News / Africa

Obama Hails Democratic Progress in Africa

President Barack Obama in the Cabinet Room of the White House after a meeting with, from left, Malawi President Joyce Banda; Sierra Leone President Ernest Bai Koroma; and Cape Verde Prime Minister José Maria Pereira Neves , March 28, 2013.
President Barack Obama in the Cabinet Room of the White House after a meeting with, from left, Malawi President Joyce Banda; Sierra Leone President Ernest Bai Koroma; and Cape Verde Prime Minister José Maria Pereira Neves , March 28, 2013.
Michael Bowman
U.S. President Barack Obama says Africa is strengthening democratic rule and making economic strides, and that the United States will be a partner for achieving further progress. President Obama spoke after meeting at the White House with the leaders of Cape Verde, Malawi, Senegal, and Sierra Leone.

Obama says improved governance is taking root in Africa, as evidenced by the nations whose leaders sat with him in the Oval Office.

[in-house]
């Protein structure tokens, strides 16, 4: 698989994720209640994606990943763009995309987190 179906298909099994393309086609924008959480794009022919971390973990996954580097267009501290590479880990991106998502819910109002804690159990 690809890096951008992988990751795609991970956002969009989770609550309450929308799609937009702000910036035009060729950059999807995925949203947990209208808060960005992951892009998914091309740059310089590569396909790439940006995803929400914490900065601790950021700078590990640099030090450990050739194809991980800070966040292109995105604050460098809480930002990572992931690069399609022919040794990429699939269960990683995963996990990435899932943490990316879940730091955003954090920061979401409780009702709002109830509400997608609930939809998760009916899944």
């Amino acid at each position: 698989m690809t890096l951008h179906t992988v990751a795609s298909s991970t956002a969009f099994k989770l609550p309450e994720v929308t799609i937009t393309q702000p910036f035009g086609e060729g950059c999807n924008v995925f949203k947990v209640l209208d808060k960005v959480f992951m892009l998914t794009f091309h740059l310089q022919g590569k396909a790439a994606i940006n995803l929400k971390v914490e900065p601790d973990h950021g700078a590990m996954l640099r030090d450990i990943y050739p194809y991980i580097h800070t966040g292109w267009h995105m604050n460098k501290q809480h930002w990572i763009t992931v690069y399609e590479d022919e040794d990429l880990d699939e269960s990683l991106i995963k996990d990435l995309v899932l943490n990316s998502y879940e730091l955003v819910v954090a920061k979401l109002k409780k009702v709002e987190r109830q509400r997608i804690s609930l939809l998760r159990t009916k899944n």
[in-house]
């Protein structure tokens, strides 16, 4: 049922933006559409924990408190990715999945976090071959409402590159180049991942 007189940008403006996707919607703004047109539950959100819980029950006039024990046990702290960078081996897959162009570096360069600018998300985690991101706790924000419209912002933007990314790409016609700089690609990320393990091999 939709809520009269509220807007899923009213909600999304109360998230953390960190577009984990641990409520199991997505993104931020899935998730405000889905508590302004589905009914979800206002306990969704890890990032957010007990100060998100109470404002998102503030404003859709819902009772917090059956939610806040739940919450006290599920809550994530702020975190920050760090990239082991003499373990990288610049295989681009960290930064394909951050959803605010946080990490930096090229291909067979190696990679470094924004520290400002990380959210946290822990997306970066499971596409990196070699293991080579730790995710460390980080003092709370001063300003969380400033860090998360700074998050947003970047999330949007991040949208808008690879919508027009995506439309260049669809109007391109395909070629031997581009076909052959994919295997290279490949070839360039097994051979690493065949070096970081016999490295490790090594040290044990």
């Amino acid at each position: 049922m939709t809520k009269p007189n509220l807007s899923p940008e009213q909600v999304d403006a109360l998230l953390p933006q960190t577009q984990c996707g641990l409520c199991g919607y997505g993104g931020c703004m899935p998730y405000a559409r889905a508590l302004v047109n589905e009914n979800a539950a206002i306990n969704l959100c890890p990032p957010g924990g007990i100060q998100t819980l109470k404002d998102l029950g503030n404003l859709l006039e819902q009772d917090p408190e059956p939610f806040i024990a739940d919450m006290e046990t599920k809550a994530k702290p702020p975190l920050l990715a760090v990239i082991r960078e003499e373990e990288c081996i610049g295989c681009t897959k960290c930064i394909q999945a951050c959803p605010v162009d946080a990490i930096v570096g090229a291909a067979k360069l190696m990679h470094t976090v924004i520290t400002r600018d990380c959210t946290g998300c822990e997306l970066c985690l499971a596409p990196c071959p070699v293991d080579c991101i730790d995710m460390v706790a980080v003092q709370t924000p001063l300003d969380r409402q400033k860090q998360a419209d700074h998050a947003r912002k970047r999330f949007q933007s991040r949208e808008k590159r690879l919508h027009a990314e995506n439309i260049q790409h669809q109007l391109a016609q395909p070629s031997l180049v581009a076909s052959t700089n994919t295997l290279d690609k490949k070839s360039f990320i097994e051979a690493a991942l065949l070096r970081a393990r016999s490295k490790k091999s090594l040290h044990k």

“The reason that I met with these four... they exemplify the progress we are seeing in Africa," said President Obama. "All of them have had to deal with some extraordinary challenges. Sierra Leone just 10 years ago was in the midst of as brutal a civil war as we have ever seen. And yet now we have seen consecutive fair and free elections.”

Earlier in the day, in an interview with VOA, Sierra Leone President Ernest Bai Koroma echoed many of Obama’s comments, saying “nobody should get to leadership or power other than [through] the ballot box.”

Obama said the goal is to build on those gains.

“When you have got good governance - when you have democracies that work, sound management of public funds, transparency and accountability to the citizens that put leaders in place - it turns out that that is not only good for the state and the functioning of government, it is also good for economic development," he said.

And on the economic front,. Obama noted that Africa is making great strides.

“Africa has actually been growing faster than almost every other region of the world. [But] it started from a low baseline and still has a lot of work to do," said Obama. "That means building human capacity and improving education and job skills for rapidly-growing young populations.”